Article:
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A Lady of Quality Frances Hodgson Burnett

Relating how Mistress Anne discovered a miniature

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Her dull, poor face dropped a little as she spoke the words, and her eyes fell upon the beauteous tiny shoes, which seemed to trample even when no foot was within them. She stooped to take one in her hand, but as she was about to lift it something which seemed to have been dropped upon the floor, and to have rolled beneath the valance of the bed, touched her hand. It was a thing to which a riband was attached--an ivory miniature--and she picked it up wondering. She stood up gazing at it, in such bewilderment to find her eyes upon it that she scarce knew what she did. She did not mean to pry; she would not have had the daring so to do if she had possessed the inclination. But the instant her eyes told her what they saw, she started and blushed as she had never blushed before in her tame life. The warm rose mantled her cheeks, and even suffused the neck her chaste kerchief hid. Her eye kindled with admiration and an emotion new to her indeed.

"How beautiful!" she said. "He is like a young Adonis, and has the bearing of a royal prince! How can it--by what strange chance hath it come here?"

She had not regarded it more than long enough to have uttered these words, when a fear came upon her, and she felt that she had fallen into misfortune.

"What must I do with it?" she trembled. "What will she say, whether she knows of its being within the chamber or not? She will be angry with me that I have dared to touch it. What shall I do?"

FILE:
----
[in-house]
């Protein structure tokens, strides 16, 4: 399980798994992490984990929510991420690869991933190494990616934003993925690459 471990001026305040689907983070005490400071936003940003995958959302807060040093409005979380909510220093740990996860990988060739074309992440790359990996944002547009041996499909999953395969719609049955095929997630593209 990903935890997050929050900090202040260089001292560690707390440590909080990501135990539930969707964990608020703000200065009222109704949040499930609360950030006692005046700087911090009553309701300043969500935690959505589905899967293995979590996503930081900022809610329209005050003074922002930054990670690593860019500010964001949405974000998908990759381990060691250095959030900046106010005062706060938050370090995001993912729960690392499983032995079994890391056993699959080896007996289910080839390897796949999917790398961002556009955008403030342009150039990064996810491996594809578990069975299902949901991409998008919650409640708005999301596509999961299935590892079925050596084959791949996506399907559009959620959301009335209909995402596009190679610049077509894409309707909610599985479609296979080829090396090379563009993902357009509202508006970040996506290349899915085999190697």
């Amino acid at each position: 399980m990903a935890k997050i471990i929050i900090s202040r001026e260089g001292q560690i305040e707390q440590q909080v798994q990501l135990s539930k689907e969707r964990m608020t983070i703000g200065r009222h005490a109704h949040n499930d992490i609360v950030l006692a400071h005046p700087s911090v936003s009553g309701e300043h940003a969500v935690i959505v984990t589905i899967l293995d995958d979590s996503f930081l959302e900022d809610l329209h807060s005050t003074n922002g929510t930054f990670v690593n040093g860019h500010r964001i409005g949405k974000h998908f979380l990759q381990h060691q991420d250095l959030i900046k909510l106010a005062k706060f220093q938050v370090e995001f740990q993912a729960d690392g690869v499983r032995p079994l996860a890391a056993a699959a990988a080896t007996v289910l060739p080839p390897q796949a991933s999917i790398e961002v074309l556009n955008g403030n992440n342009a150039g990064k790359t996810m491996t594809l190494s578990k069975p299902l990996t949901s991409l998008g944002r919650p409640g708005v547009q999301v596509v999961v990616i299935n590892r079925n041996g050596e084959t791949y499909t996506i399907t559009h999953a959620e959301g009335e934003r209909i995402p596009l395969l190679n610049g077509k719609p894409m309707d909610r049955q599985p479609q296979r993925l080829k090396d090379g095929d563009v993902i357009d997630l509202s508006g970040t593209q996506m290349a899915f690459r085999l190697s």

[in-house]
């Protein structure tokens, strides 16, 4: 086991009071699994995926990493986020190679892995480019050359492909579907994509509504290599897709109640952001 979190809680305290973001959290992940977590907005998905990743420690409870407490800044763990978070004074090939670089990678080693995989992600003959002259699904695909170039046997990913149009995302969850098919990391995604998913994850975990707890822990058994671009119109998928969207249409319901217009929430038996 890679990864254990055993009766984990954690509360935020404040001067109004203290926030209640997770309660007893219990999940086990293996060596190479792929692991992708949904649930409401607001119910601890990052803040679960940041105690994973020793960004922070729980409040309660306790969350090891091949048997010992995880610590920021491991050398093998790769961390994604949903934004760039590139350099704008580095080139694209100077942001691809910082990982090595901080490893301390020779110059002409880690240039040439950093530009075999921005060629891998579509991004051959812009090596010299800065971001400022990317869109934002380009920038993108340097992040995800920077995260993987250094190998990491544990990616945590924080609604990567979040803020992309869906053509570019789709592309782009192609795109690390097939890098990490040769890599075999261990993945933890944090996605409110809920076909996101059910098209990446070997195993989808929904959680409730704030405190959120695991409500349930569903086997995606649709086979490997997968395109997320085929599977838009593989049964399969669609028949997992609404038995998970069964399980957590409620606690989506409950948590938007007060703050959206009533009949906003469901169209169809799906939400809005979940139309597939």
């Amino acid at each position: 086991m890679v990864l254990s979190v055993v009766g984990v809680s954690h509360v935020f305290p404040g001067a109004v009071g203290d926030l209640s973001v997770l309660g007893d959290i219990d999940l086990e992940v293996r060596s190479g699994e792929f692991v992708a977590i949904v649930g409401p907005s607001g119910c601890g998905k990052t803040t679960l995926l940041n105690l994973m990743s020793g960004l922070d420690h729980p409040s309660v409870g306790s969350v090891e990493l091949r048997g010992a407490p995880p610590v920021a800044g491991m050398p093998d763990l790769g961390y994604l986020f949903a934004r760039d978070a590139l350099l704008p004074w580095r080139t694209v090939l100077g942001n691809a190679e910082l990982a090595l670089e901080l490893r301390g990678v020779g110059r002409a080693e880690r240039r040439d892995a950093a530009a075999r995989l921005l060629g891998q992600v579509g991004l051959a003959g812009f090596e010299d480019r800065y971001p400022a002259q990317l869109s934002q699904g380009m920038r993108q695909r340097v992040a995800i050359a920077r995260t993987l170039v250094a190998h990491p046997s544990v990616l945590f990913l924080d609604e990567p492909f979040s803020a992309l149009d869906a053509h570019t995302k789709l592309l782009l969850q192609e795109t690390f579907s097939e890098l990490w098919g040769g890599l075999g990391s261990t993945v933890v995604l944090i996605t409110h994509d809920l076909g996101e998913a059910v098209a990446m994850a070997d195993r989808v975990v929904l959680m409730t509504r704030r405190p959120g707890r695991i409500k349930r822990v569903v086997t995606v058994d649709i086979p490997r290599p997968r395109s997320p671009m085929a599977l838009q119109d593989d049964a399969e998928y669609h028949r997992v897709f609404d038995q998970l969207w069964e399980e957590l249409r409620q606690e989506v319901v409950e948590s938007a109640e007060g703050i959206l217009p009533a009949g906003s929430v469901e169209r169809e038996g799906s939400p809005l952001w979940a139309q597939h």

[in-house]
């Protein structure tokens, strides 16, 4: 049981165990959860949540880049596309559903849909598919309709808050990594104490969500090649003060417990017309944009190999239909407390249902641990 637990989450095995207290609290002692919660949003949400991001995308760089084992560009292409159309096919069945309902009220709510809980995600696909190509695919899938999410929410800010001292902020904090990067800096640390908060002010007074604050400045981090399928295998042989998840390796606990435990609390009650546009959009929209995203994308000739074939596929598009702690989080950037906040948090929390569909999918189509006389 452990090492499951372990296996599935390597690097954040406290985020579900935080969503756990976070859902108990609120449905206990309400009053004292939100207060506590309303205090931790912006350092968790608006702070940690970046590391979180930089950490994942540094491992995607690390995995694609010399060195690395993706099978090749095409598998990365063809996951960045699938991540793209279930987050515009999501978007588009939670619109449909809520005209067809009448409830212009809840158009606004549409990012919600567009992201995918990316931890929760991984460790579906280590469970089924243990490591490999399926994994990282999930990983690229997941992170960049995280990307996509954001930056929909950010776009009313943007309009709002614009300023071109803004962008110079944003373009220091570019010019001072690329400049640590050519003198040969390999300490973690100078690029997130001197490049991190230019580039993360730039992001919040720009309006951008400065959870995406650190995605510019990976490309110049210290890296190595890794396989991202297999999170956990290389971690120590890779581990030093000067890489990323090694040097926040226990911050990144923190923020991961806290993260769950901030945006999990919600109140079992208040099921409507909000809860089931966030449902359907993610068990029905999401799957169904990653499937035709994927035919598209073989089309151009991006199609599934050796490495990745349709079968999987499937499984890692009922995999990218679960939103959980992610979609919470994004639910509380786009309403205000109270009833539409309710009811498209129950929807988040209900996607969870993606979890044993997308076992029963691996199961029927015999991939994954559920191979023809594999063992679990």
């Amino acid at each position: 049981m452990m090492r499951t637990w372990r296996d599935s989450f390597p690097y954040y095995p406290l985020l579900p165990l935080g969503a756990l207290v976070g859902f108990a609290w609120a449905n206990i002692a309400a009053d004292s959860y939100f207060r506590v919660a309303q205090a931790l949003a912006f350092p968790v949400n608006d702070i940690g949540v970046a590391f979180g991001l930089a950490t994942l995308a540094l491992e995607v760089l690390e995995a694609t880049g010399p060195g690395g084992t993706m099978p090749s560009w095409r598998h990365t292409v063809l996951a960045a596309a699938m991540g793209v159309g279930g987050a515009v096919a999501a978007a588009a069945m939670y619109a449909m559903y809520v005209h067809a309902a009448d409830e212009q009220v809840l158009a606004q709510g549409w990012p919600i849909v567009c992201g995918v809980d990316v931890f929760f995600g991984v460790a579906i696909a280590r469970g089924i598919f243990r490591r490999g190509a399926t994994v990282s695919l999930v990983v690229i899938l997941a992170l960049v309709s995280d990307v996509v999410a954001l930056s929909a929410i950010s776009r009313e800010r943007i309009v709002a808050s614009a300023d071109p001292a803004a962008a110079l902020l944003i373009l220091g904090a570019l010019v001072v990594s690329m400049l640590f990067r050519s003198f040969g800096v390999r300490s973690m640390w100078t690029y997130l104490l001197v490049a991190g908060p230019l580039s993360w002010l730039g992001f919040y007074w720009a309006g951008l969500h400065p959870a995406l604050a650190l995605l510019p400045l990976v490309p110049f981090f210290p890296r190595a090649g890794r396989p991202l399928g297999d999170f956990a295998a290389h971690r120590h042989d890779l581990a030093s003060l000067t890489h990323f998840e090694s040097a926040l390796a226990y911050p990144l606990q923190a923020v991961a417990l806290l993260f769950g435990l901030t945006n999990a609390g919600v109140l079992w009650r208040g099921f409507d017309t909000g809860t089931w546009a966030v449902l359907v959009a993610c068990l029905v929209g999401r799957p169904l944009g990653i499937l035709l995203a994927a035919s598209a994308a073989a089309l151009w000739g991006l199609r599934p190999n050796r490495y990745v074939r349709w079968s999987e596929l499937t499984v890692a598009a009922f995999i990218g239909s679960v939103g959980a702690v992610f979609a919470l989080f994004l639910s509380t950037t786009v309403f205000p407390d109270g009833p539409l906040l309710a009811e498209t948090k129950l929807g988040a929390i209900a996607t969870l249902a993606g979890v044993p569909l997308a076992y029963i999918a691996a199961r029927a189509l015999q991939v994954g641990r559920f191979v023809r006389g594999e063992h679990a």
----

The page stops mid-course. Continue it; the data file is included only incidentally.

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She regarded it again with eyes almost suffused. Her blush and the sensibility of her emotion gave to her plain countenance a new liveliness of tint and expression.

"I will put it back where I found it," she said, "and the one who knows it will find it later. It cannot be she--it cannot be she! If I laid it on her table she would rate me bitterly--and she can be bitter when she will."

She bent and placed it within the shadow of the valance again, and as she felt it touch the hard oak of the polished floor her bosom rose with a soft sigh.

"It is an unseemly thing to do," she said; "'tis as though one were uncivil; but I dare not--I dare not do otherwise."

She would have turned to leave the apartment, being much overcome by the incident, but just as she would have done so she heard the sound of horses' feet through the window by which she must pass, and looked out to see if it was Clorinda who was returning from her ride. Mistress Clorinda was a matchless horsewoman, and a marvel of loveliness and spirit she looked when she rode, sitting upon a horse such as no other woman dared to mount--always an animal of the greatest beauty, but of so dangerous a spirit that her riding-whip was loaded like a man's.

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A Lady of Quality
Frances Hodgson Burnett

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